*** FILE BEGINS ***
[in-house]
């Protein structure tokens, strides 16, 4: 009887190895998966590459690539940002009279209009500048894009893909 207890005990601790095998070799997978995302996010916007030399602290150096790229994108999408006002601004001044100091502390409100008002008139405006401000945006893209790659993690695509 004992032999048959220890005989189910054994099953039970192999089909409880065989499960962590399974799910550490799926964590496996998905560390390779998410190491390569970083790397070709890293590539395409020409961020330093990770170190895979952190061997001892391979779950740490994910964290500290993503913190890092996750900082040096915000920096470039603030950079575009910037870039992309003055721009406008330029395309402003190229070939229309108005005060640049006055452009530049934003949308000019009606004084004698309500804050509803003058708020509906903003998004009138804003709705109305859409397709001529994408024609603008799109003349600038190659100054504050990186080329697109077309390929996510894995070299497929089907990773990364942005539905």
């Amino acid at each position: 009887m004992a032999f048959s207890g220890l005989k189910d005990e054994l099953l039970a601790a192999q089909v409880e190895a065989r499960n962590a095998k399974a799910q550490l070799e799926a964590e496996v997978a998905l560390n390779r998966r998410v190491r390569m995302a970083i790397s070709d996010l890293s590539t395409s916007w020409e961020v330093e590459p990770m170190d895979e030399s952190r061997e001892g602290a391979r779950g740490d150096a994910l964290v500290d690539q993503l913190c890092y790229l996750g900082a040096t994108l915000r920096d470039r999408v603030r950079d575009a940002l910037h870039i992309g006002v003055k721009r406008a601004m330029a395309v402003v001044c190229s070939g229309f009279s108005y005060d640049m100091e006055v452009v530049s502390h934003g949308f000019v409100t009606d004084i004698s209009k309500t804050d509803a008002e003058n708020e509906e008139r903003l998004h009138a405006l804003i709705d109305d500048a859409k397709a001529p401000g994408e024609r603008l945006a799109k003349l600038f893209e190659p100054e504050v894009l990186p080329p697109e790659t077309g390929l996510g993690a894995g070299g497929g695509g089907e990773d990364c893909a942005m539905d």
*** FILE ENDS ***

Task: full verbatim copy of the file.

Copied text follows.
[in-house]
């Protein structure tokens, strides 16, 4: 009887190895998966590459690539940002009279209009500048894009893909 207890005990601790095998070799997978995302996010916007030399602290150096790229994108999408006002601004001044100091502390409100008002008139405006401000945006893209790659993690695509 004992032999048959220890005989189910054994099953039970192999089909409880065989499960962590399974799910550490799926964590496996998905560390390779998410190491390569970083790397070709890293590539395409020409961020330093990770170190895979952190061997001892391979779950740490994910964290500290993503913190890092996750900082040096915000920096470039603030950079575009910037870039992309003055721009406008330029395309402003190229070939229309108005005060640049006055452009530049934003949308000019009606004084004698309500804050509803003058708020509906903003998004009138804003709705109305859409397709001529994408024609603008799109003349600038190659100054504050990186080329697109077309390929996510894995070299497929089907990773990364942005539905």
């Amino acid at each position: 009887m004992a032999f048959s207890g220890l005989k189910d005990e054994l099953l039970a601790a192999q089909v409880e190895a065989r499960n962590a095998k399974a799910q550490l070799e799926a964590e496996v997978a998905l560390n390779r998966r998410v190491r390569m995302a970083i790397s070709d996010l890293s590539t395409s916007w020409e961020v330093e590459p990770m170190d895979e030399s952190r061997e001892g602290a391979r779950g740490d150096a994910l964290v500290d690539q993503l913190c890092y790229l996750g900082a040096t994108l915000r920096d470039r999408v603030r950079d575009a940002l910037h870039i992309g006002v003055k721009r406008a601004m330029a395309v402003v001044c190229s070939g229309f009279s108005y005060d640049m100091e006055v452009v530049s502390h934003g949308f000019v409100t009606d004084i004698s209009k309500t804050d509803a008002e003058n708020e509906e008139r903003l998004h009138a405006l804003i709705d109305d500048a859409k397709a001529p401000g994408e024609r603008l945006a799109k003349l600038f893209e190659p100054e504050v894009l990186p080329p697109e790659t077309g390929l996510g993690a894995g070299g497929g695509g089907e990773d990364c893909a942005m539905d």